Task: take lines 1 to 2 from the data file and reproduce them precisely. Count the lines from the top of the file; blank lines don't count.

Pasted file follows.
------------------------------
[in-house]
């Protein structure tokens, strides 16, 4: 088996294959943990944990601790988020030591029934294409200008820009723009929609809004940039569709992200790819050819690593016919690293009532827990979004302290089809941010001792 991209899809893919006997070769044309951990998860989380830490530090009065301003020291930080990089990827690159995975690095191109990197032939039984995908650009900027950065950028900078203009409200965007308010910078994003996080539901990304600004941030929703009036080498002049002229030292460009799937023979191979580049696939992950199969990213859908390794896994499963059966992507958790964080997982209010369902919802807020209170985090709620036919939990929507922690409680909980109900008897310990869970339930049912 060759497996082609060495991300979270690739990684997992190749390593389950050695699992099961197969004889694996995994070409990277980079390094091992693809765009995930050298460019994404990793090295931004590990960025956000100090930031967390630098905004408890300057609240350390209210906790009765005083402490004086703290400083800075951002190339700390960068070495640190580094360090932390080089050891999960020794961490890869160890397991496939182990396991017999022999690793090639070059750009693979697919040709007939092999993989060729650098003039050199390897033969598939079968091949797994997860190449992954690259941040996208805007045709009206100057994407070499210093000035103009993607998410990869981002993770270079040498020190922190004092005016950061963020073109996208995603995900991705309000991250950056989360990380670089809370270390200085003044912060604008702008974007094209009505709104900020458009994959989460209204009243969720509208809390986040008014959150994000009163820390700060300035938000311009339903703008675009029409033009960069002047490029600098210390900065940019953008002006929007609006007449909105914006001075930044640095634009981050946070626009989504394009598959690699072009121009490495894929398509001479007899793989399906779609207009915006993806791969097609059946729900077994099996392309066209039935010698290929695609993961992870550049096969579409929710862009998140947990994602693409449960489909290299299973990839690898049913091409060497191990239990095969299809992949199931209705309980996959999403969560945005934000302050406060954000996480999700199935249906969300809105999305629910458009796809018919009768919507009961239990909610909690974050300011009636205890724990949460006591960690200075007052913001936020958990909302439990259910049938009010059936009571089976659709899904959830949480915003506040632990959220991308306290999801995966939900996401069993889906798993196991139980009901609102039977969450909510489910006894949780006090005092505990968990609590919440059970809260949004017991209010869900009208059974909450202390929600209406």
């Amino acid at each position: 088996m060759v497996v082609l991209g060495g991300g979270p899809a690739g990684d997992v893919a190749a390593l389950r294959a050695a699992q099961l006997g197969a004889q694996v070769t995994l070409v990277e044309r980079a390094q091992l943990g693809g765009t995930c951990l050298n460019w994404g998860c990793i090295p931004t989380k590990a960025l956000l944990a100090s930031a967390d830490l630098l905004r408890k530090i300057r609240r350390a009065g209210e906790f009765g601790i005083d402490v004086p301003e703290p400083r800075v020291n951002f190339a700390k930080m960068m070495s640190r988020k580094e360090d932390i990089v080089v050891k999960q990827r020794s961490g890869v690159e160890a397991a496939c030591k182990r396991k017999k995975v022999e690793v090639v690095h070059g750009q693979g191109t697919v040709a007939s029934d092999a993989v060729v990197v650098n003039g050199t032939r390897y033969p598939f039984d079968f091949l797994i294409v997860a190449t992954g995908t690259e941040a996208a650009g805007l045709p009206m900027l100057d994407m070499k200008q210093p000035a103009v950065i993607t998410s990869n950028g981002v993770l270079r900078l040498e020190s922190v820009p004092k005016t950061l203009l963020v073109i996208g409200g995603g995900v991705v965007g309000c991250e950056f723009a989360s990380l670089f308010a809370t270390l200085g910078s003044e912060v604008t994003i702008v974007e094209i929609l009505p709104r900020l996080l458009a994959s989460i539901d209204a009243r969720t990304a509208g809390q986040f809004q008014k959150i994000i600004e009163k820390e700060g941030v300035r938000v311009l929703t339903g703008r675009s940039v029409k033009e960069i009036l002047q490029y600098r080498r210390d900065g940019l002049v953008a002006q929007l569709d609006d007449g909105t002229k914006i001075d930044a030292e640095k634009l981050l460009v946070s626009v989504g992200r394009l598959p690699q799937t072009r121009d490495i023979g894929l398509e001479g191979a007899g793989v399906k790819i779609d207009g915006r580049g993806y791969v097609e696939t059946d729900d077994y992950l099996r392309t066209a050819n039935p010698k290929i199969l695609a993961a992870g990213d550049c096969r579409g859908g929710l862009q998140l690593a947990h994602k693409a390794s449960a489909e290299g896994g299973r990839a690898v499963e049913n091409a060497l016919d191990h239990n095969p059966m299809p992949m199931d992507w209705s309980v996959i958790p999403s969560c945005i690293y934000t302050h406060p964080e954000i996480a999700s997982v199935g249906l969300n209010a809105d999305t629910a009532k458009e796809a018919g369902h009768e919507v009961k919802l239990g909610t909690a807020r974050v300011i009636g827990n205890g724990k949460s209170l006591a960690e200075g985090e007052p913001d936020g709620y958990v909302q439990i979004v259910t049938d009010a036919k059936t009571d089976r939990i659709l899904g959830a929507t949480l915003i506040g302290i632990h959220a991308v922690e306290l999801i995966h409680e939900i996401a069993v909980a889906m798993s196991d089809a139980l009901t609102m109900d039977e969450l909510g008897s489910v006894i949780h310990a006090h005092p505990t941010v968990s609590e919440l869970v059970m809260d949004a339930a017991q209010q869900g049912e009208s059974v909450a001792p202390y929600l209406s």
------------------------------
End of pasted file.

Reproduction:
[in-house]
């Protein structure tokens, strides 16, 4: 088996294959943990944990601790988020030591029934294409200008820009723009929609809004940039569709992200790819050819690593016919690293009532827990979004302290089809941010001792 991209899809893919006997070769044309951990998860989380830490530090009065301003020291930080990089990827690159995975690095191109990197032939039984995908650009900027950065950028900078203009409200965007308010910078994003996080539901990304600004941030929703009036080498002049002229030292460009799937023979191979580049696939992950199969990213859908390794896994499963059966992507958790964080997982209010369902919802807020209170985090709620036919939990929507922690409680909980109900008897310990869970339930049912 060759497996082609060495991300979270690739990684997992190749390593389950050695699992099961197969004889694996995994070409990277980079390094091992693809765009995930050298460019994404990793090295931004590990960025956000100090930031967390630098905004408890300057609240350390209210906790009765005083402490004086703290400083800075951002190339700390960068070495640190580094360090932390080089050891999960020794961490890869160890397991496939182990396991017999022999690793090639070059750009693979697919040709007939092999993989060729650098003039050199390897033969598939079968091949797994997860190449992954690259941040996208805007045709009206100057994407070499210093000035103009993607998410990869981002993770270079040498020190922190004092005016950061963020073109996208995603995900991705309000991250950056989360990380670089809370270390200085003044912060604008702008974007094209009505709104900020458009994959989460209204009243969720509208809390986040008014959150994000009163820390700060300035938000311009339903703008675009029409033009960069002047490029600098210390900065940019953008002006929007609006007449909105914006001075930044640095634009981050946070626009989504394009598959690699072009121009490495894929398509001479007899793989399906779609207009915006993806791969097609059946729900077994099996392309066209039935010698290929695609993961992870550049096969579409929710862009998140947990994602693409449960489909290299299973990839690898049913091409060497191990239990095969299809992949199931209705309980996959999403969560945005934000302050406060954000996480999700199935249906969300809105999305629910458009796809018919009768919507009961239990909610909690974050300011009636205890724990949460006591960690200075007052913001936020958990909302439990259910049938009010059936009571089976659709899904959830949480915003506040632990959220991308306290999801995966939900996401069993889906798993196991139980009901609102039977969450909510489910006894949780006090005092505990968990609590919440059970809260949004017991209010869900009208059974909450202390929600209406």